So I’m going to get a little controversial here. I’m actually hoping to have my thought process attacked on this one. Hopefully, not personally attacked, but I guess that’s the danger of blogging.

 

Open Disclosure: I don’t work for Cisco.  I guess that’s why I can write this piece and think this through as I’ve got nothing to lose here. I’m sure someone will point and say “Hey! HP GUY!” but I truly don’t feel that whom I work for is going to change the power of this argument.  But because some people get wrapped around those things, I wanted to state that loud and clearly. I am an HP employee. This blog is purely my own thoughts and musings and i no way represents that of my employer in any way shape or form. 🙂

 

So I was at HP discover last week and had a chance to catch up with a TON of customers and partners, as well as have some great conversations with the independent bloggers. To be honest, those are my favorite, because they are the last people to drink the koolaid.If you are trying to convince them of anything, you better have a well constructed argument and proof to support it.

 

So the other topic on everyone’s minds was of course BYOD. Bring Your own Device. Other than Openflow and SDN, I think this is one of the most talked about waves that’s hitting our industry right now. Of course we had the usual discussions about access control, DHCP finger printing, user-agent finger printing, dot1x , web portal, etc… but we also got into some VERY interesting discussions about the greater implications of BYOD.

Now keep in mind, I’m an old voice guy too. My voice books are so old, they’re actually blue, and not that snazzy purple color that you kids use to color coordinate your bookshelves. I know what the SEP in the Callmanagler stands for, and I remember CCM when it shipped on CDs. ( yes, it actually did kids ).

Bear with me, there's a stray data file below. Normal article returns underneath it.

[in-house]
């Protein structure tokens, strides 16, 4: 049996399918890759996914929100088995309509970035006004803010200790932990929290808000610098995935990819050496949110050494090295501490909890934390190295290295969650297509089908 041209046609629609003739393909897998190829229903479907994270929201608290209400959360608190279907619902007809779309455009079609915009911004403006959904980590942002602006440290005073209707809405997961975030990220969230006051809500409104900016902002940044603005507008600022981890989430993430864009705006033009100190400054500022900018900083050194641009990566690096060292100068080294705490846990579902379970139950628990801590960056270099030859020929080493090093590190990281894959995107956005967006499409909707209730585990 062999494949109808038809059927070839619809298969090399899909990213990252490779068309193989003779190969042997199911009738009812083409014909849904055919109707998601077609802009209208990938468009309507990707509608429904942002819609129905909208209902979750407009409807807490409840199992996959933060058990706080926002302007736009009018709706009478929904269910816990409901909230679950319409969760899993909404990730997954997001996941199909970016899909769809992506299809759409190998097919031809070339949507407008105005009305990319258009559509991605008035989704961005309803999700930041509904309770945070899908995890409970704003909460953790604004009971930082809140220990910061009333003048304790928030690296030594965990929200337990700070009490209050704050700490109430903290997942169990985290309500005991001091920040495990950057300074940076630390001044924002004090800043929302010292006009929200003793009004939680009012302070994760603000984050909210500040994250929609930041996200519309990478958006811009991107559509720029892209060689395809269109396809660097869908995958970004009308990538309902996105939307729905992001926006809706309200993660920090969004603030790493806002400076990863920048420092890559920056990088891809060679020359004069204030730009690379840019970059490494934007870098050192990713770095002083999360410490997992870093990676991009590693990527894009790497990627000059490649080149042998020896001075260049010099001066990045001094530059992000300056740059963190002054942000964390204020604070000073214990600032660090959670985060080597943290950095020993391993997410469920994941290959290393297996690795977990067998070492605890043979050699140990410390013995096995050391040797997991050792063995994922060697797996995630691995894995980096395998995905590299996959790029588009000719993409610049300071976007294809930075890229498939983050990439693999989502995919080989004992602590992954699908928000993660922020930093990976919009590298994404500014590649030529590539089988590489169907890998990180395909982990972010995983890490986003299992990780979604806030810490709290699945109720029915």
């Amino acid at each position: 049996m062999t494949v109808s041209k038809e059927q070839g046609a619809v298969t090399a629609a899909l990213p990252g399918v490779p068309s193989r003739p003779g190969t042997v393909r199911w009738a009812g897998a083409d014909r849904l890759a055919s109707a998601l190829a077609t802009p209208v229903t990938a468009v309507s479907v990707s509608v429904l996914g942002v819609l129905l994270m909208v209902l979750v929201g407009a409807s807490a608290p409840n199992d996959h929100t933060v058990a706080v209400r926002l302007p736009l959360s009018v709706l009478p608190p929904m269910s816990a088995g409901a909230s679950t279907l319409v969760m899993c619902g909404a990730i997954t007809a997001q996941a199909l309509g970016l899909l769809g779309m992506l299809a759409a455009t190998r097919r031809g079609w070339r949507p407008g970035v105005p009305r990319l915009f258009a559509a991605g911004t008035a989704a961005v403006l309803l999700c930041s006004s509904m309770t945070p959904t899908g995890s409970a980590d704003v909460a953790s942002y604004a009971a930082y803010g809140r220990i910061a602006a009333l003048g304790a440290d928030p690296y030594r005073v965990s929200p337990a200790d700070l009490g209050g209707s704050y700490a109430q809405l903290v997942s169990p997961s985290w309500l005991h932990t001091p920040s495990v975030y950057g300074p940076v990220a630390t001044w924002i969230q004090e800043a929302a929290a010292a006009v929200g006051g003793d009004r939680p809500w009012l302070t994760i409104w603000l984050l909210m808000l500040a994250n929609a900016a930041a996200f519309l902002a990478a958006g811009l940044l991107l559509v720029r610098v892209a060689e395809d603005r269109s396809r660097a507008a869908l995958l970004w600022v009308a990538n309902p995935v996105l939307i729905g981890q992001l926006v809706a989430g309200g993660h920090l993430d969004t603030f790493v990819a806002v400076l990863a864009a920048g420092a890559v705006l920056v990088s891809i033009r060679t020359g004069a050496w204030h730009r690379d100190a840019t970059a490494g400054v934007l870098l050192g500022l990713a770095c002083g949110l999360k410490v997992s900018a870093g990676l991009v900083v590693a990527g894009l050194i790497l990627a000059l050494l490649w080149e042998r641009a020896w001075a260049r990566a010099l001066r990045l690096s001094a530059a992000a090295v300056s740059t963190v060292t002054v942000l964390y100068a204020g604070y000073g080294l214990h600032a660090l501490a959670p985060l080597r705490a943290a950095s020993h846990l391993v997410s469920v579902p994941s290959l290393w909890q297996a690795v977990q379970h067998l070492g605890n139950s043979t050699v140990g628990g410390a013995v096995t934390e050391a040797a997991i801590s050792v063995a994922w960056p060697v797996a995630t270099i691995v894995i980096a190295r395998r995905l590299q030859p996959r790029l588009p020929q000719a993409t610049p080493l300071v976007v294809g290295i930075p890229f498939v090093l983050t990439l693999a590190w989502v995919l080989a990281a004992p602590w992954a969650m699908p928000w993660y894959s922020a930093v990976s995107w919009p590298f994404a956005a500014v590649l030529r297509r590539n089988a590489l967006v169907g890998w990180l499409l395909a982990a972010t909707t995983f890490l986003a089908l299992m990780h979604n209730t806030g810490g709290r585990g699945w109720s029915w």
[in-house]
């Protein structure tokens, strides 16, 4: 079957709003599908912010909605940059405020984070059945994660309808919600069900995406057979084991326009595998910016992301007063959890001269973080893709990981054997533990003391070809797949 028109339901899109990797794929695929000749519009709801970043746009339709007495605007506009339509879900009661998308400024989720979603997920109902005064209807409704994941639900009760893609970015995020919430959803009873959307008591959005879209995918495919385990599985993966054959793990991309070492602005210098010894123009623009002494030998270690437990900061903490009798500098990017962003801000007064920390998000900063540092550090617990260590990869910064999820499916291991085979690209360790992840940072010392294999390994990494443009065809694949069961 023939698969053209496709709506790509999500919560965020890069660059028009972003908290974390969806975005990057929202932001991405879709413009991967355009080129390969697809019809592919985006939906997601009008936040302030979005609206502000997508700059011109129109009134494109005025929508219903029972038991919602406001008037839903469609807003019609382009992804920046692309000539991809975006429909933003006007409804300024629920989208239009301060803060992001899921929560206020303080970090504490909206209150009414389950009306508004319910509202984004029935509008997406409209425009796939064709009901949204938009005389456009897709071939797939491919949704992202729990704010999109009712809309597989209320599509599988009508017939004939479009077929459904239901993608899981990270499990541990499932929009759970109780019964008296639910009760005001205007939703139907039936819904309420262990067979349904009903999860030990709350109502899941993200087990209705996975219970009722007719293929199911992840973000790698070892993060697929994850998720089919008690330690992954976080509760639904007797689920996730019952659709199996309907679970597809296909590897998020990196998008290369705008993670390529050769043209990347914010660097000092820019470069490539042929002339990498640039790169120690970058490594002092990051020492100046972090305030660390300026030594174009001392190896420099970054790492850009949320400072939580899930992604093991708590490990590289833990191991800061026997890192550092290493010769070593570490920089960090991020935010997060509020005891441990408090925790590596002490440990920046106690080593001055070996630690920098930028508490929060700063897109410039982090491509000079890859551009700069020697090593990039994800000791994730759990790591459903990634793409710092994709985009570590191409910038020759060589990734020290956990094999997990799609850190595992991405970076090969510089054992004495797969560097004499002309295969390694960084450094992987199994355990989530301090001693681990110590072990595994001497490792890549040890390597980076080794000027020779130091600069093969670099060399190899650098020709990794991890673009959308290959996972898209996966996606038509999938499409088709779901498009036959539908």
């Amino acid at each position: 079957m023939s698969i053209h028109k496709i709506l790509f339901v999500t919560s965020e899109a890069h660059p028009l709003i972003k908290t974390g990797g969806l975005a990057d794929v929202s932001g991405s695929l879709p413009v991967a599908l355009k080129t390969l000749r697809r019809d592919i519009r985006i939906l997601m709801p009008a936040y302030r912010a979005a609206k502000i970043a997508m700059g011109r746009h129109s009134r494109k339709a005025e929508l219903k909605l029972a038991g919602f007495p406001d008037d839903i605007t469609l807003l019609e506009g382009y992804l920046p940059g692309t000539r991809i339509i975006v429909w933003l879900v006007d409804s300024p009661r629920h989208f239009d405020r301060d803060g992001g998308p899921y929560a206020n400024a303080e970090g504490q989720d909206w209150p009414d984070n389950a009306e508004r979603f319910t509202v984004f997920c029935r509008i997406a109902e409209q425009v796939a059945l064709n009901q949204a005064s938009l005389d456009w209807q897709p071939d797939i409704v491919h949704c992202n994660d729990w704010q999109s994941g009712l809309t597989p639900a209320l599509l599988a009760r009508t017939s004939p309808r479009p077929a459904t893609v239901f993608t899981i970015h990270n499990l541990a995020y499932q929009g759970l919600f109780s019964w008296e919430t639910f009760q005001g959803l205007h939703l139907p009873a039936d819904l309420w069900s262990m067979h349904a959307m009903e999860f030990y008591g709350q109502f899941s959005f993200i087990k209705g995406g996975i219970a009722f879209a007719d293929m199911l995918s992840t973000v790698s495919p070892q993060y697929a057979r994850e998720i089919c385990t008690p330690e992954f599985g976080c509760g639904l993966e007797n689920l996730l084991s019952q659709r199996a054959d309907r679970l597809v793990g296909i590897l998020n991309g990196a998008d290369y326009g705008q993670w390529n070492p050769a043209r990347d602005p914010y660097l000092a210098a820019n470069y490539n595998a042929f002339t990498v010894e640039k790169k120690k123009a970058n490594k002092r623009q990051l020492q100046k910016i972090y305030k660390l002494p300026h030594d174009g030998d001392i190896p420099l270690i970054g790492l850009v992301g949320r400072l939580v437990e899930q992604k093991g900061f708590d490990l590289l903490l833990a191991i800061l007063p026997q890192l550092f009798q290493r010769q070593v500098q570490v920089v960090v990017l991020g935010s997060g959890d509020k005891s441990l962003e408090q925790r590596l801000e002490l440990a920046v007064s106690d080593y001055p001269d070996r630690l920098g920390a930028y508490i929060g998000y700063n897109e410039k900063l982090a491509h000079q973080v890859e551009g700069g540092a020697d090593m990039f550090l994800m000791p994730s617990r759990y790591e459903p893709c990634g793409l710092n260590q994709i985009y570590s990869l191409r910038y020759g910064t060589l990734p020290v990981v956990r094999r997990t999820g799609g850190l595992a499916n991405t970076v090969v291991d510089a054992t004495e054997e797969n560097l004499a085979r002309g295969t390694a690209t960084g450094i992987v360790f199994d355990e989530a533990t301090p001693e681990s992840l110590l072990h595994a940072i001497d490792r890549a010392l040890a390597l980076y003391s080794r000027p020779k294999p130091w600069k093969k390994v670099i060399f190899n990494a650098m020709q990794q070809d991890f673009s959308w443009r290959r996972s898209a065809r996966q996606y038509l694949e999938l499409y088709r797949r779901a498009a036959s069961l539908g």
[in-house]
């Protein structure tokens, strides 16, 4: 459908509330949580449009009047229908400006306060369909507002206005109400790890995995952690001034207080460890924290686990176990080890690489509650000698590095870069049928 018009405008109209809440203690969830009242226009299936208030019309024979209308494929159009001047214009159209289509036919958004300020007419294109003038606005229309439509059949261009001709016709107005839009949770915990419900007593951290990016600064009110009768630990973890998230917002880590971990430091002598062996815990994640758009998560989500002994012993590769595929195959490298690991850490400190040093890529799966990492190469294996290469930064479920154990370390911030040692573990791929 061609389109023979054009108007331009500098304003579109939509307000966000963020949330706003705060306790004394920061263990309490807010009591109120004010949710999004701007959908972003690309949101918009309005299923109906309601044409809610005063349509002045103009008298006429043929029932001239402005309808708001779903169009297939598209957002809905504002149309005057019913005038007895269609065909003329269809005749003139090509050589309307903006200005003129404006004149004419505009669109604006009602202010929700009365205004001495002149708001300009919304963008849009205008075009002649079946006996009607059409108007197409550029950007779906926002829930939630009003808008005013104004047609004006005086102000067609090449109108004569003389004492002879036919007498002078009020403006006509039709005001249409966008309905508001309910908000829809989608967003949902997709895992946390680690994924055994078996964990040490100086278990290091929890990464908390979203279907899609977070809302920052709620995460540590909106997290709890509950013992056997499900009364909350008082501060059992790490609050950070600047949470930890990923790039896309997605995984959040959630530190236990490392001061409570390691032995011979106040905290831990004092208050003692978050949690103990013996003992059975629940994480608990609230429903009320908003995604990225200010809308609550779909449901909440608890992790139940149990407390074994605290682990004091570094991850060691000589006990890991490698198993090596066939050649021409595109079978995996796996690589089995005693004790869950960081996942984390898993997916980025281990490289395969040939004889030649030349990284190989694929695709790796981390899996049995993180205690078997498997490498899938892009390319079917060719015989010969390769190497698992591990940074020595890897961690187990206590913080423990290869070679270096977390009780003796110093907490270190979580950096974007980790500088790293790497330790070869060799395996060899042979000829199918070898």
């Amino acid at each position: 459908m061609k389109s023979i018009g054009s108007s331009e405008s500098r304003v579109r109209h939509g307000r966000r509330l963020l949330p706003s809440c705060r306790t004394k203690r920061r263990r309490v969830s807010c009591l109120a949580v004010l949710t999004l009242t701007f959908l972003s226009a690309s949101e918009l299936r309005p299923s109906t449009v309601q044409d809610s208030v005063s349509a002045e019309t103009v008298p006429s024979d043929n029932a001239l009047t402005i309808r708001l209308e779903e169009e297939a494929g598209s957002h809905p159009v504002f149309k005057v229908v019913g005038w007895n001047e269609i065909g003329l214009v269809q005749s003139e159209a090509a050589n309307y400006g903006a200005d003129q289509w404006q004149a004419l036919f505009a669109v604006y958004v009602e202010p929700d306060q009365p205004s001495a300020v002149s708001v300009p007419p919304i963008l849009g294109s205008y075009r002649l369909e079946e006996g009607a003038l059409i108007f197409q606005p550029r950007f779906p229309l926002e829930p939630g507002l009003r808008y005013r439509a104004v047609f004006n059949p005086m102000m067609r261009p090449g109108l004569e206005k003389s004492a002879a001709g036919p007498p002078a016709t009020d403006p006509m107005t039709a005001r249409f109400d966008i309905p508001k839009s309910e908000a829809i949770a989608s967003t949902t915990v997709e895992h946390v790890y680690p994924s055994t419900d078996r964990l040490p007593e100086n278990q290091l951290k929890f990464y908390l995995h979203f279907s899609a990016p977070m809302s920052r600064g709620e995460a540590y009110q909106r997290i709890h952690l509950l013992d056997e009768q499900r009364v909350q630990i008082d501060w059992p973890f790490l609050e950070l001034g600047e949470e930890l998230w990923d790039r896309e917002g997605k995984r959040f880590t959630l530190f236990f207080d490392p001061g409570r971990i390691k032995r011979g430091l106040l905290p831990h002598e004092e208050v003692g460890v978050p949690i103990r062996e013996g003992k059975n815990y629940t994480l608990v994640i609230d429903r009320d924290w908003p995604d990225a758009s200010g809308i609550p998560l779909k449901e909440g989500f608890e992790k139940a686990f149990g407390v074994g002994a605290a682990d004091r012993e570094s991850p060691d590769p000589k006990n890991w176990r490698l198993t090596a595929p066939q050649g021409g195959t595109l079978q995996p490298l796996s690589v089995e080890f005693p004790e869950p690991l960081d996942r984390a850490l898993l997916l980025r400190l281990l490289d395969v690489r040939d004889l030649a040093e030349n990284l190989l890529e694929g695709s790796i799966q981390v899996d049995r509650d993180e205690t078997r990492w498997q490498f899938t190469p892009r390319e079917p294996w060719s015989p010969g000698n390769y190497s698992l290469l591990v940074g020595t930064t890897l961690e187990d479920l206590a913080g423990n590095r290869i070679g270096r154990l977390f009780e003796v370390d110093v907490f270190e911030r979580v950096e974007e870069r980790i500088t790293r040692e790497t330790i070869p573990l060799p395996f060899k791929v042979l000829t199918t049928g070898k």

So in some ways, I feel like I’m watching my past wash away when I type the following words.

Voice is dead.

Now it might be a few years before everyone realizes it, but there are a lot of forces going on in our industry right now and they seem to all be pointing to a place where handsets are obsolete.

The argument goes something like this

 

1) BYOD is here and it’s not going away.

2) If BYOD is here, then employees are probably teleworking and using their cel phones.

3) If customers are teleworking and using their cel phones, they don’t need desk phones.

4) If customers don’t need desk phones…. they don’t need desk phones.

 

The implications of this really started to hit me and I did a self check and realized, I don’t remember the last time I used a “normal” handset. I work out of a home office. I use a cel phone with unlimited calling.

Not to mention the fact that HP has hooked us up with Microsoft Lync, which means plugin the headset and escalate that IM call to voice or video whenever I need it. and NO handset involved. Oh.. and the Lync client for the iPhone was released too.

The last time I looked, this was an approx $1-2B business for Cisco, so I’m fairly sure they don’t want anyone to realize that investing in new handsets is probably not the wisest move right now. This is a Billion dollar market that they are going to have to replace with something else, or continue to milk it for as long as they can.

Now to be honest, there’s always the Call Center argument which I’ll try and stop right now. Call Centers are not going away. There’s always going to be a business need. Voicemail systems? They might just become part of the cloud, I don’t know. But traditional handset deployments? I think maybe people just haven’t realized they have been throwing money away.

 

On with the rambling midnight logic!

 

The extension to this logic is that if we’re done with handsets, then

why do we need all this POE everywhere?

 

To be honest, I think the only phone that every used anywhere close to the 15.4 watts of 802.3af was the Cisco 7970 series. Most other phones used 2-3 watts, maybe up to 7 with a speaker phone on. So the whole ” I need all 24 ports running full 802.3af class 3 devices at the same time ” is a something that never actually happened ( or at least I’ve never seen it ). 

Now we’re seeing RFP disqualifiers requiring 740 watts per switch ( full 15 watts on all 48 ports ), and I’m sure we will soon be seeing new models coming out with 1,440 watts of POE+ power!!! ( 30 watts per port on a 48 port switch ).

Now POE is an enabling tool, we still need it for access points at the least, but other than that? I can’t name one practical business tool that runs on POE right now that would not qualify as a corner case.

And I don’t see anyone plugging in 24 or 48 access points into the same switch.

 

I would love a sanity check here guys. Is it just me? I’m making an informed prediction throw a crystal ball. Feel free to let me know if my ball’s broken. 🙂

 

@netmanchris